Fish in Space

A middle-aged man dreaming of the day when he can stop begging for scraps and write for a living.

Wednesday, June 7, 2017

Flying On Autopilot

What I'm about to discuss here is not ground-breaking. Many people will already be aware of the topic but I feel it worth exploring.

Working in IT I have necessarily learned a little bit about automation. Learning to write computer scripts to automate common tasks has been a significant boon to my life in computer support like when someone is constantly losing their network mappings or there's a folder that constantly fills up with old, unused temp files but never gets cleaned up and ultimately slows down the operating system. Yes, I'm looking at you Microsoft. not exactly hands freeThe point being is that scripts are labor-saving devices, tools we can launch to automate a process that would take more time and energy to do by hand. What's interesting is how we do this in our daily lives in ways that have nothing to do with computers. Did you ever drive somewhere familiar to you but with the mental note that you need to make an extra stop, then miss it? You were driving on autopilot. Did you find yourself talking about something with someone only to discover that neither of you were talking about the same thing?

We all develop strategies for dealing with everyday life, like taking one route over another on our way to work or navigating potentially hazardous social settings. We come by these strategies through observation, imitation and experimentation. I'm a little teapotAt some point in our lives we were taught strategies on various topics and tried them out, learning for ourselves what works or doesn't work. We then took those strategies and created mental scripts for ourselves to use them without wasting much time thinking about it. Once a situation matches a pattern in our scripts we automatically launch into the behavior we think is most appropriate to the situation we think we're in. But we don't always get it right; we sometimes fall back on our behavioral scripts when we ought to be paying closer attention to what's going on. It's something everyone does to some degree.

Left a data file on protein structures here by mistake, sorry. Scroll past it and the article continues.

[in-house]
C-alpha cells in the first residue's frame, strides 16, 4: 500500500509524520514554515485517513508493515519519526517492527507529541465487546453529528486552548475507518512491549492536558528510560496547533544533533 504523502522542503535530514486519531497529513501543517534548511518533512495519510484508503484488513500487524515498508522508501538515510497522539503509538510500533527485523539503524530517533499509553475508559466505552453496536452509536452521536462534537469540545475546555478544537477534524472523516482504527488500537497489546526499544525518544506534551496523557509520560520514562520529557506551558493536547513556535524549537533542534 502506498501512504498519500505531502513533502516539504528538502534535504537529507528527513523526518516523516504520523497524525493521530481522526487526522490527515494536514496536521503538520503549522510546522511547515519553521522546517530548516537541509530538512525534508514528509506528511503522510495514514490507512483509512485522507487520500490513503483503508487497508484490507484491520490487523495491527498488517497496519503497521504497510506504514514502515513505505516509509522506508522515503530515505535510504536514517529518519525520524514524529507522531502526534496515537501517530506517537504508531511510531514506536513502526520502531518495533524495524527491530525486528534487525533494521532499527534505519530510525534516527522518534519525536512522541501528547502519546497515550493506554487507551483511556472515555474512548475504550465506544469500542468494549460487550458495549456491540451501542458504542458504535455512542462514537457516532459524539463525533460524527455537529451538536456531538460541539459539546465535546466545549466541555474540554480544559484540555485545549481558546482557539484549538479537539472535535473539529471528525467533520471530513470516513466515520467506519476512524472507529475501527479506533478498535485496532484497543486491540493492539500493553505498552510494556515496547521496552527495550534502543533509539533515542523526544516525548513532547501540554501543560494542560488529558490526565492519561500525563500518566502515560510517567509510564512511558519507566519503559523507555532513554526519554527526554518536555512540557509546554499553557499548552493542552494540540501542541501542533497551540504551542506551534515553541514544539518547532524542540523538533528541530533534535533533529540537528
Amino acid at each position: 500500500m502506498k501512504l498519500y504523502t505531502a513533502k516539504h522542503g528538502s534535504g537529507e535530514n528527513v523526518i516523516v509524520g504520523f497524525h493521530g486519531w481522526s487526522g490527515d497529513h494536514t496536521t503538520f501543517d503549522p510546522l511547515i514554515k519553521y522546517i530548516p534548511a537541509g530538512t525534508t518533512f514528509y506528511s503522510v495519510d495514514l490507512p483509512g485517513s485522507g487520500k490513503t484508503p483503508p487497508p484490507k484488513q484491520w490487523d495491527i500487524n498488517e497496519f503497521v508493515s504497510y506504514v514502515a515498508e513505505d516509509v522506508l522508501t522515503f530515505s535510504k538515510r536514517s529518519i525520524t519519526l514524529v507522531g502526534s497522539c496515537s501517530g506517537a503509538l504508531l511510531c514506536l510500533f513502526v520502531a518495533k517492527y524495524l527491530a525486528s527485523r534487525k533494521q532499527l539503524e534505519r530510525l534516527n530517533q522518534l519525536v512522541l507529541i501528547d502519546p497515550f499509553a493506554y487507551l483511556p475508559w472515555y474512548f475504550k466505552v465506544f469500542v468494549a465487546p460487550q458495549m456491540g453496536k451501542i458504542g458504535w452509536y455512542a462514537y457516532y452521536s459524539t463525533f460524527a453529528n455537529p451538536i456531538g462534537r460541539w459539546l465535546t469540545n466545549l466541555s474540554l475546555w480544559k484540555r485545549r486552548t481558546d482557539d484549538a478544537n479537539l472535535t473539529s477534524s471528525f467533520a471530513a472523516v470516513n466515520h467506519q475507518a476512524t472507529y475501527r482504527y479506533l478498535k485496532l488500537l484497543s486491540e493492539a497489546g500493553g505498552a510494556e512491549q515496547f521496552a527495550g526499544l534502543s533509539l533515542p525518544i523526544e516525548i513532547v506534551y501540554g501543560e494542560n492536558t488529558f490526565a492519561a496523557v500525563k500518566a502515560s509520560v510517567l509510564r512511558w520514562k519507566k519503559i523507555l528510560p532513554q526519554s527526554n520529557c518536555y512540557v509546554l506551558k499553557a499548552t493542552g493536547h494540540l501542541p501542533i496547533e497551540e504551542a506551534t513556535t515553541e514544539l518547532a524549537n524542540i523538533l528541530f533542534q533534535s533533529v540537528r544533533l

Why am I talking about this? For a couple of reasons really. One is because most of us aren't aware that we're doing this or really think about what it implies. Another is because we can get lazy and avoid change because that would require more energy than we're willing to commit. We often call this "getting stuck in a rut." Sometimes we get frustrated because we recognize we're in a rut but we're not willing to spend the energy necessary to climb out of it.

One of the most egregious examples of this behavior involves religion. There are a number of reasons why so many religions focus on ritual and repetition and one of them exploits the human tendency toward scripted behavior. They LiveThe more you do it the less you think about it, and we find that comforting. It relaxes us and allows us to fly on autopilot. It becomes habit-forming and we get locked into following the script we're taught to follow. Religion encourages this, particularly on religious matters. Don't think about it, just do as you're expected. Which means when religion gets things wrong its followers don't notice or don't want to think about it. They can get angry when confronted with it.